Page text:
Official Anti-Piracy & Marketing Team Leaders



   R. Mallikarjuna

    Teams Co-ordinator &

    Technical Support Manager







   H.V. Chalapathi Raju  








   eSky Software Solutions










   K. Pardasaradhi








   T. Venkat Reddy








   L. Srikanth




Know More About Piracy and its Concequences


Many people believe software piracy - or 'software theft' - only harms software creators. However, the damage caused by software piracy goes much further. Unwary organisations of all types, who buy counterfeit and even stolen
software, can inadvertently face serious technical and legal problems. The directors of companies discovered with unlicensed, under-licensed, counterfeit or pirated software on their systems are legally liable. Counterfeit and pirated software can also carry viruses, lack key elements and cause incompatibility issues. It also denies you warranty cover and eligibility for support.

Legal costs and fines
Misusing software can mean financial penalties and legal costs. Executives of the company can be held individually liable for any copyright infringement within the organisation.

Damaged reputation
Abusing software licenses can damage your company's reputation and even hurt individual contributors.

Viruses that can harm computers and networks
Unauthorised software often contains viruses that can potentially damage individual computers and even an entire network. Most individuals and companies would be devastated by the partial or complete data loss that these viruses can cause.

No technical support or product upgrades
If you use unlicensed software, you cannot receive technical support from the software publisher. This may prevent you from completing your work. You also cannot take advantage of product upgrades - these are usually cheaper than the cost of a new version.

Software compatibility issues
Unlicensed software may cause incompatibility between programs that would normally function together seamlessly.

Lost Time
Legal costs and fines, damaged reputation, computer viruses, ineligibility for technical support and software compatibility issues all negatively affect your efficiency and the efficiency of your employees. The best and most cost-effective way to avoid these risks is to either buy your software from an authorised source, or subscribe to a volume licensing program. These programs will allow you to manage your software and upgrades easily - and save you money through the discount schemes

IPR Law in India
In India, the Intellectual Property Rights (IPR) of computer software is covered under the Copyright Law. Accordingly, the copyright of computer software is protected under the provisions of Indian Copyright Act 1957. Major changes to Indian Copyright Law were introduced in 1994 and came into effect from 10 May 1995. These changes or amendments made the Indian Copyright law, one of the toughest in the world.

The amendments to the Copyright Act introduced in June 1994 were in themselves, a landmark in the India's copyright arena. For the first time in India, the Copyright Law clearly explained:


    The rights of a copyright holder.

    Position on rentals of software.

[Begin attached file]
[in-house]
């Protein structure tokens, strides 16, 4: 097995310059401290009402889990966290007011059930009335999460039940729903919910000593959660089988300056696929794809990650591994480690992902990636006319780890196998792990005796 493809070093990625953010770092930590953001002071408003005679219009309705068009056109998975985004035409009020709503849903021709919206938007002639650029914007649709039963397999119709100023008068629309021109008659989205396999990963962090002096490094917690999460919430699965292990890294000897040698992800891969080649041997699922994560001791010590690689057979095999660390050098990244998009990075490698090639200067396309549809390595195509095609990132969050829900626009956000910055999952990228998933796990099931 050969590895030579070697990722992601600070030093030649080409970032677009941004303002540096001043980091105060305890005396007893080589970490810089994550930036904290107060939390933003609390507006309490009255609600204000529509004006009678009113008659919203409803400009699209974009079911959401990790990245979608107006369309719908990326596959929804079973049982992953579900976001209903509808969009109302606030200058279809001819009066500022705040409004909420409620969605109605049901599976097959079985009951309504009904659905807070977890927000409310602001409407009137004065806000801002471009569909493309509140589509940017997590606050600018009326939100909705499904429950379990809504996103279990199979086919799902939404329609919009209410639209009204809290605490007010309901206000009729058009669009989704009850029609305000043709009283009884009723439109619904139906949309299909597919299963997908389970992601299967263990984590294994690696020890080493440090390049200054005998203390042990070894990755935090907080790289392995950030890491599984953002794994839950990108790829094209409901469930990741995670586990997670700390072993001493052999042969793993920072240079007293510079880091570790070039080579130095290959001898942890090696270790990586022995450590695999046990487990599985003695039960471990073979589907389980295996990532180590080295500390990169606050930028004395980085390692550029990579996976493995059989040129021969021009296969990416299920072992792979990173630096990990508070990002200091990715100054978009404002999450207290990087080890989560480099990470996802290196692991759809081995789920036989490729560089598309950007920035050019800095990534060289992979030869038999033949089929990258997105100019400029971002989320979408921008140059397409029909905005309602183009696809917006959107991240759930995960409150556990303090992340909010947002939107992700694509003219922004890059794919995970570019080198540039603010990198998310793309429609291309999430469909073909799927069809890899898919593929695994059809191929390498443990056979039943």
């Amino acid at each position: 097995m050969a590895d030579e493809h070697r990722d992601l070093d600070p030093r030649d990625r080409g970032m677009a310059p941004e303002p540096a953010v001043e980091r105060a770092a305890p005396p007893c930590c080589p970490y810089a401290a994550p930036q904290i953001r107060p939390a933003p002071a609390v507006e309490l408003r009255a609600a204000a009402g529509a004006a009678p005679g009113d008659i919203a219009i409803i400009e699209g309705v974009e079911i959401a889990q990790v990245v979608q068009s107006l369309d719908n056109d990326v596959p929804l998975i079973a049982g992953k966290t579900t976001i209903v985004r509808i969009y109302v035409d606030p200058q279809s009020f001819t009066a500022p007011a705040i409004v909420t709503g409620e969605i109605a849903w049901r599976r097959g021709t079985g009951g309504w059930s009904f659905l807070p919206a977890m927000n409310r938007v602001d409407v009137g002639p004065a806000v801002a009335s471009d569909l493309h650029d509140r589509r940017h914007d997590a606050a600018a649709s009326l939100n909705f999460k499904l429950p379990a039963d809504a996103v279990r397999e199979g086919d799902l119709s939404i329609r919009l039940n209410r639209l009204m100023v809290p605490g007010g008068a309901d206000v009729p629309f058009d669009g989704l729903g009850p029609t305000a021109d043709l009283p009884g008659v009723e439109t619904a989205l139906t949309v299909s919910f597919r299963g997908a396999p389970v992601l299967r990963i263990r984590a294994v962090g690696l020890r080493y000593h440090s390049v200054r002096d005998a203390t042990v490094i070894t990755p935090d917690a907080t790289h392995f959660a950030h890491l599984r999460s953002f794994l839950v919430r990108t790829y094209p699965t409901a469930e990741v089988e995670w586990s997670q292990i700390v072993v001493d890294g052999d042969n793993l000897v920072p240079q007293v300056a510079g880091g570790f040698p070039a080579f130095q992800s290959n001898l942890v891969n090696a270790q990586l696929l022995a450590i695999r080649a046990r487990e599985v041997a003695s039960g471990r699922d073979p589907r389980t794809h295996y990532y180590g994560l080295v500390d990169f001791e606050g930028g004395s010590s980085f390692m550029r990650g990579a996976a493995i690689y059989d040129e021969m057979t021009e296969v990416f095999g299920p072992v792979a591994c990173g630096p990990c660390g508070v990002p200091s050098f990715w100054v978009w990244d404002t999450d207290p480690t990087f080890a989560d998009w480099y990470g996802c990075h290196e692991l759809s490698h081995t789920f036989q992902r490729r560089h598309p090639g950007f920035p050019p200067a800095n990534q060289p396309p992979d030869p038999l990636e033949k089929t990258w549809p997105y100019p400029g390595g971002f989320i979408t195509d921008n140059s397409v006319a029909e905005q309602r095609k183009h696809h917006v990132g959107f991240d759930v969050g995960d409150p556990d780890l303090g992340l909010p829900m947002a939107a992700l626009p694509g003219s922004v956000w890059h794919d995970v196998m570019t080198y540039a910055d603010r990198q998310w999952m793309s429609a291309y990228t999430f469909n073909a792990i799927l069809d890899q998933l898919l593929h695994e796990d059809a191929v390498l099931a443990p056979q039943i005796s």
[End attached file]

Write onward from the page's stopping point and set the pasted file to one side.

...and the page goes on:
The rights of the user to make backup copies and most importantly the amendments imposed heavy punishment and fines for infringement of copyright of software.

    Because most software is easy to duplicate and the copy is usually as good as original, the Copyright Act was greatly in demand. According to this Act, the infringer can be tried under both civil and criminal law.

According to section 14 of this Act, it is illegal to make or distribute copies of copyrighted software without proper or specific authorisation. The only exception is provided by section 52 of the Act, which allows a backup copy purely as a temporary protection against loss, distribution or damage to the original copy. The 1994 amendment to the Copyright Act also prohibits the sale or hiring, or any offer for sale or hire of any copy of the computer program without specific authorisation of the Copyright holder. A civil and criminal action may be instituted for injunction, actual damages (including infringer's profits) or statutory damages per infringement etc. With these amendments, even the criminal penalties ave substantially increased. Section 63 B, stipulates a minimum jail term of 7 days which can be extended up to 3 years. The Act further states the fine ranging from Rs. 50,000 to 2,00,000.

Government agencies have been very actively participating in protecting of the rights of the copyright holder. Both Ministry of Information Technology and Ministry of Human Resource Development  have  been  active  in  incorporating
amendments to the Indian Copyright Act. These agencies are now helping the law enforcing agencies e.g. the Police in enforcing the law. Today, NASSCOM officers and those of these government agencies are committed to enforce
copyright laws and eradicate the menace of software piracy.

The Anti-Piracy raids facilitated by NASSCOM and Business Software Alliance (BSA) over the last few years in metros as well as smaller cities have already had salutary effect. The law enforcing authorities too supported these raids actively.











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